Any code calling a virtual function would be required to check a global variable containing the vtable offset for the desired function. Once the vtable is built for a given class, all these global variables are set to the right offset for each function and the rest of the code can start using them to access the vtable.

Dynamic Indirect vtables

With another change, dynamic vtables could allows us to add functions at runtime while loading a new library containing some class extensions. When doing this, vtables of the extended classes and subclasses need to be extended to account for the new virtual functions being added. Once that is done, the global offsets variables are updated to match the new vtables, and subsequent calls to functions from that vtable will use the updated offsets.

This process could cause vtables to be relocated in memory. To solve this, we could fix each object’s vtable pointer using the GC type information about each memory block could be used.

Another approach to relocated vtables would be to have the vtable be accessed using a second level of indirection. This is what I call Dynamic Indirect: the object contains a pointer to a pointer to the vtable. When relocating the vtable, you update the second pointer and all objects are now using it.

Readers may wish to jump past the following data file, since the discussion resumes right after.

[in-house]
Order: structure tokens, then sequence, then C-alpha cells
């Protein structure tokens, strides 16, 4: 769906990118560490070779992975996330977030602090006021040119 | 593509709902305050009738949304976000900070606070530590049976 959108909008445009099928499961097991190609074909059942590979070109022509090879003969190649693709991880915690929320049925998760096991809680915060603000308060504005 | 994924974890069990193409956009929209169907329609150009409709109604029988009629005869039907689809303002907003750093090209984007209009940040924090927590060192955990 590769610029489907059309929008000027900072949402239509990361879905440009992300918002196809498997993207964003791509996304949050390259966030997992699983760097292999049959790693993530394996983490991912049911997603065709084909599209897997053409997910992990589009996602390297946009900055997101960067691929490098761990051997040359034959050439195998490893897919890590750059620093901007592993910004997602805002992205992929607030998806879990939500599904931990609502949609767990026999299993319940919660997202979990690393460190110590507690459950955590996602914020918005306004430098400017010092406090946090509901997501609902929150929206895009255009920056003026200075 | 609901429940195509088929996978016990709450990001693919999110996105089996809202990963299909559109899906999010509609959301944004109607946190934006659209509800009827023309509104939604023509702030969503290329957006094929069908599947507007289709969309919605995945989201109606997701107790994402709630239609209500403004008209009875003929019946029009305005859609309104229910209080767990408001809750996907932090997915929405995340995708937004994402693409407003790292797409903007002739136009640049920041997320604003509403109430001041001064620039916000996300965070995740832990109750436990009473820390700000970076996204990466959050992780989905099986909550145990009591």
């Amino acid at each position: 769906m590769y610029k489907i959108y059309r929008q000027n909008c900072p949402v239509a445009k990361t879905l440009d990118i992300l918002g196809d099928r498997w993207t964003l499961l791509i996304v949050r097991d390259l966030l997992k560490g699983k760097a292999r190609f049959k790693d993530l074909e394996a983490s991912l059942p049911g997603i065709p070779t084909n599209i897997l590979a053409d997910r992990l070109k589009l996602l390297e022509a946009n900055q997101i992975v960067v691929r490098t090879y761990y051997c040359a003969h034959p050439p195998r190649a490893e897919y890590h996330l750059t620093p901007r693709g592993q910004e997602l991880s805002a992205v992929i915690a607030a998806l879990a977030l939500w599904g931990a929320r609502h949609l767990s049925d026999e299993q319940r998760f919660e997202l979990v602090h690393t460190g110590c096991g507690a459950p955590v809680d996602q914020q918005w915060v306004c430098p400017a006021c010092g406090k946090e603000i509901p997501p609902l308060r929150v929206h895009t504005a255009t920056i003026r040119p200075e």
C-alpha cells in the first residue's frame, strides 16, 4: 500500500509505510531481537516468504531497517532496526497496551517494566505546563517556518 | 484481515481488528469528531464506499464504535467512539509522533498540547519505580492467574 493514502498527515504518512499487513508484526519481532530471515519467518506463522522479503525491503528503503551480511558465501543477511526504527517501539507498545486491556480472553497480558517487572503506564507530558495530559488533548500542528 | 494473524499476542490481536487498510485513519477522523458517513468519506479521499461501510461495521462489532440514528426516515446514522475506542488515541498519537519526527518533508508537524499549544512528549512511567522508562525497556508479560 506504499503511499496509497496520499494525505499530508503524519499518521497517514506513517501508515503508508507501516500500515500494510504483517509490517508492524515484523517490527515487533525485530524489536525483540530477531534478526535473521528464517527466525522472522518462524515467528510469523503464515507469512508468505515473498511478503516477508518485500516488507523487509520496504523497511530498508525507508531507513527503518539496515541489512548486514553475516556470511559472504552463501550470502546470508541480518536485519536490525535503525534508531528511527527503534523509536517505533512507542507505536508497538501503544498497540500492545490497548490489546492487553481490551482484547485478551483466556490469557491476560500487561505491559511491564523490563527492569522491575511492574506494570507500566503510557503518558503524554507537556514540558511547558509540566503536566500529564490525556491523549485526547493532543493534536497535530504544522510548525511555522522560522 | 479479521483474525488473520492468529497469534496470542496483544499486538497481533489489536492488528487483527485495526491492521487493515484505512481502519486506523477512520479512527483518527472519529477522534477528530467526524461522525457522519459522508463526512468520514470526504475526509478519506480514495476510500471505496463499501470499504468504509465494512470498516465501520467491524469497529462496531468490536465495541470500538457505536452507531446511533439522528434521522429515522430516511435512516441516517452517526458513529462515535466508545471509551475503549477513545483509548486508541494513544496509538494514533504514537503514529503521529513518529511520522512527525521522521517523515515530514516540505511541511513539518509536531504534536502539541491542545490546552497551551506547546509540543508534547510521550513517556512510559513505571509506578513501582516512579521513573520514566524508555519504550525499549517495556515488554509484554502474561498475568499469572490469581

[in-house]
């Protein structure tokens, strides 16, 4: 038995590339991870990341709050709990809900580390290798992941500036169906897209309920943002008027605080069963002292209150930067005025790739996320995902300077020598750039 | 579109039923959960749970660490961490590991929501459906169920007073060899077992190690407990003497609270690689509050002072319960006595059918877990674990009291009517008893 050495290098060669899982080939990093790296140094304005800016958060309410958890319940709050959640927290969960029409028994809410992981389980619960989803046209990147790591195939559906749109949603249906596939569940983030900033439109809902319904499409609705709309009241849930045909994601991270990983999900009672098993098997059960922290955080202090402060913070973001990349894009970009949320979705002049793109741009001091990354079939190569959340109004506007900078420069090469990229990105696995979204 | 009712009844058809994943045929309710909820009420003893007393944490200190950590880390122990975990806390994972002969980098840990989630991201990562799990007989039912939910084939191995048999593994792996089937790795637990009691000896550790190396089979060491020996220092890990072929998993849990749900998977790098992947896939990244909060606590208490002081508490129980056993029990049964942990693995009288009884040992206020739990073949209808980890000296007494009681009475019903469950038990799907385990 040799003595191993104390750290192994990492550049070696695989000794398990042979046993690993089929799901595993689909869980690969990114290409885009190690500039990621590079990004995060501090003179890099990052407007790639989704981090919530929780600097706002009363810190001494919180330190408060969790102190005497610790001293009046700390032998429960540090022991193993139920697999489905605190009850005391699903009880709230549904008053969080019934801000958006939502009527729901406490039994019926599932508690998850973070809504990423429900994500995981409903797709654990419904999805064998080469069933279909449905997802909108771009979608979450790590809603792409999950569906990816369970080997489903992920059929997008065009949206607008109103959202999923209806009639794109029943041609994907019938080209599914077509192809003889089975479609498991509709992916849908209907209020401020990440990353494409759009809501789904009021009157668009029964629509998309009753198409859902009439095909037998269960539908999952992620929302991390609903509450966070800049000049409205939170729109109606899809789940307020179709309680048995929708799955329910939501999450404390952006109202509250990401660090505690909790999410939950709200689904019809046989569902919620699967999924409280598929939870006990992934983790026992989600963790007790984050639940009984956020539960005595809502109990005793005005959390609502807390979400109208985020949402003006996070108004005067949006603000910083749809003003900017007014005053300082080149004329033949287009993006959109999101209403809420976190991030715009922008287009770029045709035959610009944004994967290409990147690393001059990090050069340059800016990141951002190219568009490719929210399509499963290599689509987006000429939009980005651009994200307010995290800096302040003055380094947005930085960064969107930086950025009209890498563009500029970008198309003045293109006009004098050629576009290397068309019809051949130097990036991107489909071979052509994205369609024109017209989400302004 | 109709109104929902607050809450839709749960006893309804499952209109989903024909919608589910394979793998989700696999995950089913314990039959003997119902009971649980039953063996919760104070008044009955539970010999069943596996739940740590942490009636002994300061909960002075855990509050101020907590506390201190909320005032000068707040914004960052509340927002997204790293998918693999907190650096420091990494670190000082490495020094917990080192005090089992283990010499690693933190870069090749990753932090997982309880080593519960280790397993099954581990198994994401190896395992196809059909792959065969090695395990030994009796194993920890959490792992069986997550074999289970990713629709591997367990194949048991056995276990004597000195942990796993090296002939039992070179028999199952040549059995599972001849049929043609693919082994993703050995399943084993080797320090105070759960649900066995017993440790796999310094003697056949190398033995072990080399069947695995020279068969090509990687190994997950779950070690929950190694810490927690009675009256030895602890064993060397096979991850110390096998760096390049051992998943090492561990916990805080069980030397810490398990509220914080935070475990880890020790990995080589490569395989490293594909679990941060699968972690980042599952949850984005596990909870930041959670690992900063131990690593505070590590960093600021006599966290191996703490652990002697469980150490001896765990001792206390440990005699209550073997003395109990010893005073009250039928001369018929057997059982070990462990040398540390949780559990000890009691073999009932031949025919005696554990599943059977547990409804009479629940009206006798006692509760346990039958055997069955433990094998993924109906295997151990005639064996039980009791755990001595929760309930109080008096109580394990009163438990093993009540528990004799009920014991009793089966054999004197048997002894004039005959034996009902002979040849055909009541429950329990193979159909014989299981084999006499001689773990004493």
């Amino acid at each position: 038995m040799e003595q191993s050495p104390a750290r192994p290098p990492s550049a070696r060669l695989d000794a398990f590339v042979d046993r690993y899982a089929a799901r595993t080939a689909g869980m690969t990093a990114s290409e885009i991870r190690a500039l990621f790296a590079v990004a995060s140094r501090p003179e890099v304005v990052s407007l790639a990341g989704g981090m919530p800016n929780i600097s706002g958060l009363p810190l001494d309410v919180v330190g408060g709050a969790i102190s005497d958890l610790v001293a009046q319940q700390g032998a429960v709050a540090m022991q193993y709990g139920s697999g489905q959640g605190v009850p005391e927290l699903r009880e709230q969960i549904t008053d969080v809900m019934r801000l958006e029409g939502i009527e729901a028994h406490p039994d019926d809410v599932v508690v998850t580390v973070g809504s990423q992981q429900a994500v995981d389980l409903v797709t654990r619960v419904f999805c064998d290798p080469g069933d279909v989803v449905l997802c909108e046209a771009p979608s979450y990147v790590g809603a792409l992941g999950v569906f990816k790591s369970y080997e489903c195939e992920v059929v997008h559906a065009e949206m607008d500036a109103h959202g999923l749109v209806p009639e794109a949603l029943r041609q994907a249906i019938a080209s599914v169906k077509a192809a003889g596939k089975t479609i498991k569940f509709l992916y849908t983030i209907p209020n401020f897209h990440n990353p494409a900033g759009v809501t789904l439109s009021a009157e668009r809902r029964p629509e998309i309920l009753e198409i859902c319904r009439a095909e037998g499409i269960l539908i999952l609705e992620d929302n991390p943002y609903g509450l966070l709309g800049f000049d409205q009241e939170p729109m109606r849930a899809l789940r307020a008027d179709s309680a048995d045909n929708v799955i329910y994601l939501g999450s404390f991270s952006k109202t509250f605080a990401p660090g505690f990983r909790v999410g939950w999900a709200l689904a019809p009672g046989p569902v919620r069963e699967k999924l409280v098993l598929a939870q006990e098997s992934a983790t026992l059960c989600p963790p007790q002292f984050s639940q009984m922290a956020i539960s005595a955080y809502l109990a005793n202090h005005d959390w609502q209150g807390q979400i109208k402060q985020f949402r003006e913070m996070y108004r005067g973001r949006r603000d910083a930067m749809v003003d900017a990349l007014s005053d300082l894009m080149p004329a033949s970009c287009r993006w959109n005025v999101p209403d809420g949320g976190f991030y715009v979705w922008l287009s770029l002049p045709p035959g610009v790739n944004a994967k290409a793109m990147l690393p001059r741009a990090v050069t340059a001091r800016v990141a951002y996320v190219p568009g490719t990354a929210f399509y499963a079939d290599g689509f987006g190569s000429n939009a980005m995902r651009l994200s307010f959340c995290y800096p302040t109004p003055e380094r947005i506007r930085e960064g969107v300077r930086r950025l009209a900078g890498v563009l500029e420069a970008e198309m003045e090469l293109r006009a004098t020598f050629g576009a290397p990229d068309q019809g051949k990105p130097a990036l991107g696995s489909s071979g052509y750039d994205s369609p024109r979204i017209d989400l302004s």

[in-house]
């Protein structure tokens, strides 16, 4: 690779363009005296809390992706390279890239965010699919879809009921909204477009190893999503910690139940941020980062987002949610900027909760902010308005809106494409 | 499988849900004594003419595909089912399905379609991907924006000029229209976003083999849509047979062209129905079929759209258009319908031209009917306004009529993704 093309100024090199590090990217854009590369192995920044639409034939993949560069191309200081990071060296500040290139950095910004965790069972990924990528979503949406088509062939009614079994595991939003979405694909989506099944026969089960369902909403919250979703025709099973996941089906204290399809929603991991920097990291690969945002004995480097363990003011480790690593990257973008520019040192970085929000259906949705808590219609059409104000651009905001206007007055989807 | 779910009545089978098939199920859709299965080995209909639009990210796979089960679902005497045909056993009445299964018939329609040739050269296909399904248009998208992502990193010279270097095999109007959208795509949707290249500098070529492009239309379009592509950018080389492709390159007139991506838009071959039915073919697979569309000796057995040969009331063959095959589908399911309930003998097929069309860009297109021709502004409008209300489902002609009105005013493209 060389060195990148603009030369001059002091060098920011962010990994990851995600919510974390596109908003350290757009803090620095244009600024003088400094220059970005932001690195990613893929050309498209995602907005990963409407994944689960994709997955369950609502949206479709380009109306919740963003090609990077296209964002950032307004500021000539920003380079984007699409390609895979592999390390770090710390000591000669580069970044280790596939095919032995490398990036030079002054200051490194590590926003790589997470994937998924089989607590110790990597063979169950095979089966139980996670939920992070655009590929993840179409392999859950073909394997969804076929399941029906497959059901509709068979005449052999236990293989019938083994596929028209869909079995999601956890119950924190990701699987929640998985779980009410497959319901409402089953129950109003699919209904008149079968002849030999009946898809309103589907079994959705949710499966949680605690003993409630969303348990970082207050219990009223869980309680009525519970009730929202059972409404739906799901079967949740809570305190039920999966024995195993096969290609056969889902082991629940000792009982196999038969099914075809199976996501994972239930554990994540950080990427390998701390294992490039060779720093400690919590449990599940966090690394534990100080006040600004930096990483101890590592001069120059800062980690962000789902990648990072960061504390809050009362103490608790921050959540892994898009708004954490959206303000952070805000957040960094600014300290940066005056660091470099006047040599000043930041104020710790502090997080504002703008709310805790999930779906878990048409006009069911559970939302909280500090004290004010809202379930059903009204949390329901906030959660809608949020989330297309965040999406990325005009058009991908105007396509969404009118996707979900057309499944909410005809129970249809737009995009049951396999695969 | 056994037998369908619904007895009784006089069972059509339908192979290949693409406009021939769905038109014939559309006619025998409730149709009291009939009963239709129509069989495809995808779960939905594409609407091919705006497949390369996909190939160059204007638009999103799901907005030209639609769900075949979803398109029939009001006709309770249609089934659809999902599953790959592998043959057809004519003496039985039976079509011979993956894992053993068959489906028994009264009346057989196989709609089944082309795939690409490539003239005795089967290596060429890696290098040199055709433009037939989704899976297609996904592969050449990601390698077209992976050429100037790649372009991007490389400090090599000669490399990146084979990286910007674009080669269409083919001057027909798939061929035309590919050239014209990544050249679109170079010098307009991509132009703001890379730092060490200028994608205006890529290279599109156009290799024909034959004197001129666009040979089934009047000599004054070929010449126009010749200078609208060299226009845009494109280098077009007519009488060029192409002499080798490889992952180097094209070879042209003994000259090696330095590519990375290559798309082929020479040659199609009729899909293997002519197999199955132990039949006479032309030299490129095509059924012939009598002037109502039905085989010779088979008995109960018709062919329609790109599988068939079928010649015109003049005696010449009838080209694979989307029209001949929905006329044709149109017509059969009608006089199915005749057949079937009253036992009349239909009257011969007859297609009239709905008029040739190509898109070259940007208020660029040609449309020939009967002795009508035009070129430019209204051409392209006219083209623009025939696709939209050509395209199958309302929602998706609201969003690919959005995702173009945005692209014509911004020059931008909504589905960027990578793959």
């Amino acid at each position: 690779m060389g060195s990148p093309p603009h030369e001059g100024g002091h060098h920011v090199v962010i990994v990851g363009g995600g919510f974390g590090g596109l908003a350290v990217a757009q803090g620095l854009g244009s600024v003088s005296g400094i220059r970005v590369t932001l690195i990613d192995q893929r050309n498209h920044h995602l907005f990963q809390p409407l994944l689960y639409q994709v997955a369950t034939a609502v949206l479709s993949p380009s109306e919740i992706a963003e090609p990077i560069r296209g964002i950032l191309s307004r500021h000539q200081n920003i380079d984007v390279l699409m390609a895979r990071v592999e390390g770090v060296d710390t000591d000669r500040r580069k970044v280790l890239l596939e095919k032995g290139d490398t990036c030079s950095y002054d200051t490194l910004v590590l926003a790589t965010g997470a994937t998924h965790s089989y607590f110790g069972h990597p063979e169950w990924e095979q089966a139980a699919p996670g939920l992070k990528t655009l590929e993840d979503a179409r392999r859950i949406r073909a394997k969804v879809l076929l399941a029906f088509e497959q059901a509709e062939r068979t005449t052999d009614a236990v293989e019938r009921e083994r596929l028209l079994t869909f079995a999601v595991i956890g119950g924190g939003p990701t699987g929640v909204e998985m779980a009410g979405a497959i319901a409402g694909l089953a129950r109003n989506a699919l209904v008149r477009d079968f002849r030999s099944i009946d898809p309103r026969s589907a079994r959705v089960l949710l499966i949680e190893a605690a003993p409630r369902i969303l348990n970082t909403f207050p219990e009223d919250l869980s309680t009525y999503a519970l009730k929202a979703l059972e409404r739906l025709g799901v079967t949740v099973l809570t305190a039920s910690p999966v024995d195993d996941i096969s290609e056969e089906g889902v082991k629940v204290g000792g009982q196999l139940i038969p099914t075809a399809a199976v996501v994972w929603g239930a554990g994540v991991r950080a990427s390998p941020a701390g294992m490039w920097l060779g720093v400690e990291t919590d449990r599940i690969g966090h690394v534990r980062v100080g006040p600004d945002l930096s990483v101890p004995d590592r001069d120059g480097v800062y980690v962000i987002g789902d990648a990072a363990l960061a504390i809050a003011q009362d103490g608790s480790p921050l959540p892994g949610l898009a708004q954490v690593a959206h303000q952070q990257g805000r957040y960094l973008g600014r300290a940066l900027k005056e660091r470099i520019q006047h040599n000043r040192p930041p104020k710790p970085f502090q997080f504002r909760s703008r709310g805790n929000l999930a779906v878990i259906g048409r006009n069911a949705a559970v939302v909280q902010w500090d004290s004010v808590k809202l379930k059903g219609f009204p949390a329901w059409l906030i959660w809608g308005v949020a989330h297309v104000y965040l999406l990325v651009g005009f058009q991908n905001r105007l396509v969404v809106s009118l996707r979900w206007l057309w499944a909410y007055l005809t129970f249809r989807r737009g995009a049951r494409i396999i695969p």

A general problem to updating the virtual tables while the program is running has to do with thread safety. If any other thread is using the offset global variables or the vtable while you’re updating you could easily get a wrongly dispatched function call. I’m not sure how to solve this currently. Updating the vtable would need to be an atomic operation, but how to do this without imposing a lock at each function call?

Effects on performance

Calling each virtual function would require fetching the vtable offset from a global variable instead of it being part of the code.

If we add a second level of indirection for vtable pointers, then it means we’re fetching another value from a remote location. This value could be put in close proximity to the vtable offsets to improve cache efficiency though.

I’m currently preparing some benchmarks to check the performance impacts, but saving the result for another post as I’ll have a lot to say about them.



Noel Grandin

Are you planning on keeping the monitor object? IMNSHO, that was one of Java’s worse design decisions - the fact that any object in the system can be synchronized on. It makes a lot of optimisations a lot harder than they need to be, and tends to lead to some tricky programming practices, like where your class does some stuff while locked on “this” and it ends up interacting badly with some other external code that also locks on your object.

Now, I like Java’s language support for locking, I would just have preferred the locking to be in a separate [optional] object that was not visible outside the class.

Michel Fortin

As far as I know, there’s no plan to remove the monitor. But I’m particularly interested in what you have to say about it in Java. What optimisations does it make harder?

As for locking on this, you can avoid it even in Java by using external object; having some member like:

protected Object mutex;

You can then synchronize on that mutex which no one else has access to.